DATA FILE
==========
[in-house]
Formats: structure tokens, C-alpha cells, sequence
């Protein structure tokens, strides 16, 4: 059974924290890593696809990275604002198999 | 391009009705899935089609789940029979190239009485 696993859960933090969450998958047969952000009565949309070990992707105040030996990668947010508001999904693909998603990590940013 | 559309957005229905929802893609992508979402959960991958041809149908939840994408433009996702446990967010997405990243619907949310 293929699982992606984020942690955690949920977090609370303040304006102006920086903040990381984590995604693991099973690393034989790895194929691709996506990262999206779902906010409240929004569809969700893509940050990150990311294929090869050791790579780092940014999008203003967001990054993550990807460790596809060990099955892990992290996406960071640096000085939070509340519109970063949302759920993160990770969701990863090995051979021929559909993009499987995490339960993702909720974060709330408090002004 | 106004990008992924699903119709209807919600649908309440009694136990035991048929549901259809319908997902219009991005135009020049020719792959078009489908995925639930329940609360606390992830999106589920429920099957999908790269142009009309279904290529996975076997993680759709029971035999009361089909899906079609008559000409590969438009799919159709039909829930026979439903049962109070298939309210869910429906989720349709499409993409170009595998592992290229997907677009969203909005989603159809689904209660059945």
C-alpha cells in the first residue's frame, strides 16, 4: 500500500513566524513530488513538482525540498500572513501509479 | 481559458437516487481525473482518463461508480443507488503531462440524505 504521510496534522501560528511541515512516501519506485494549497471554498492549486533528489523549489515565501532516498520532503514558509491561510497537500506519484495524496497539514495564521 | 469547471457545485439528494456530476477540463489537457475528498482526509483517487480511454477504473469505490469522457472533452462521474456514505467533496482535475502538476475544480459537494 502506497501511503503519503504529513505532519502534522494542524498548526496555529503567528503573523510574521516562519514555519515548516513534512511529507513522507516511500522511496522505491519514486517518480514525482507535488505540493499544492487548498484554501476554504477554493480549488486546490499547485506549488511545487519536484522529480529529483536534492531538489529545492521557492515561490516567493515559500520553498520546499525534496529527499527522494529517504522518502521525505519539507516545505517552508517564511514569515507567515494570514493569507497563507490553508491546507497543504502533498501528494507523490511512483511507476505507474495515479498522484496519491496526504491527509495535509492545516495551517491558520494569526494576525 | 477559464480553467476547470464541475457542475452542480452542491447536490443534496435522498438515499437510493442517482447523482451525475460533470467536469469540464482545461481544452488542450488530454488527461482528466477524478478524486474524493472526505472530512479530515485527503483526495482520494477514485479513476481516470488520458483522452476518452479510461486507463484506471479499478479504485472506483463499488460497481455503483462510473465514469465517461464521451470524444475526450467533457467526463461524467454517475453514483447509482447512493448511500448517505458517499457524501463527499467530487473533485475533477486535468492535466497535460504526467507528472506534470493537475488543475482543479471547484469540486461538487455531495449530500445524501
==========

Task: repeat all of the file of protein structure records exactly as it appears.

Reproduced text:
[in-house]
Formats: structure tokens, C-alpha cells, sequence
């Protein structure tokens, strides 16, 4: 059974924290890593696809990275604002198999 | 391009009705899935089609789940029979190239009485 696993859960933090969450998958047969952000009565949309070990992707105040030996990668947010508001999904693909998603990590940013 | 559309957005229905929802893609992508979402959960991958041809149908939840994408433009996702446990967010997405990243619907949310 293929699982992606984020942690955690949920977090609370303040304006102006920086903040990381984590995604693991099973690393034989790895194929691709996506990262999206779902906010409240929004569809969700893509940050990150990311294929090869050791790579780092940014999008203003967001990054993550990807460790596809060990099955892990992290996406960071640096000085939070509340519109970063949302759920993160990770969701990863090995051979021929559909993009499987995490339960993702909720974060709330408090002004 | 106004990008992924699903119709209807919600649908309440009694136990035991048929549901259809319908997902219009991005135009020049020719792959078009489908995925639930329940609360606390992830999106589920429920099957999908790269142009009309279904290529996975076997993680759709029971035999009361089909899906079609008559000409590969438009799919159709039909829930026979439903049962109070298939309210869910429906989720349709499409993409170009595998592992290229997907677009969203909005989603159809689904209660059945």
C-alpha cells in the first residue's frame, strides 16, 4: 500500500513566524513530488513538482525540498500572513501509479 | 481559458437516487481525473482518463461508480443507488503531462440524505 504521510496534522501560528511541515512516501519506485494549497471554498492549486533528489523549489515565501532516498520532503514558509491561510497537500506519484495524496497539514495564521 | 469547471457545485439528494456530476477540463489537457475528498482526509483517487480511454477504473469505490469522457472533452462521474456514505467533496482535475502538476475544480459537494 502506497501511503503519503504529513505532519502534522494542524498548526496555529503567528503573523510574521516562519514555519515548516513534512511529507513522507516511500522511496522505491519514486517518480514525482507535488505540493499544492487548498484554501476554504477554493480549488486546490499547485506549488511545487519536484522529480529529483536534492531538489529545492521557492515561490516567493515559500520553498520546499525534496529527499527522494529517504522518502521525505519539507516545505517552508517564511514569515507567515494570514493569507497563507490553508491546507497543504502533498501528494507523490511512483511507476505507474495515479498522484496519491496526504491527509495535509492545516495551517491558520494569526494576525 | 477559464480553467476547470464541475457542475452542480452542491447536490443534496435522498438515499437510493442517482447523482451525475460533470467536469469540464482545461481544452488542450488530454488527461482528466477524478478524486474524493472526505472530512479530515485527503483526495482520494477514485479513476481516470488520458483522452476518452479510461486507463484506471479499478479504485472506483463499488460497481455503483462510473465514469465517461464521451470524444475526450467533457467526463461524467454517475453514483447509482447512493448511500448517505458517499457524501463527499467530487473533485475533477486535468492535466497535460504526467507528472506534470493537475488543475482543479471547484469540486461538487455531495449530500445524501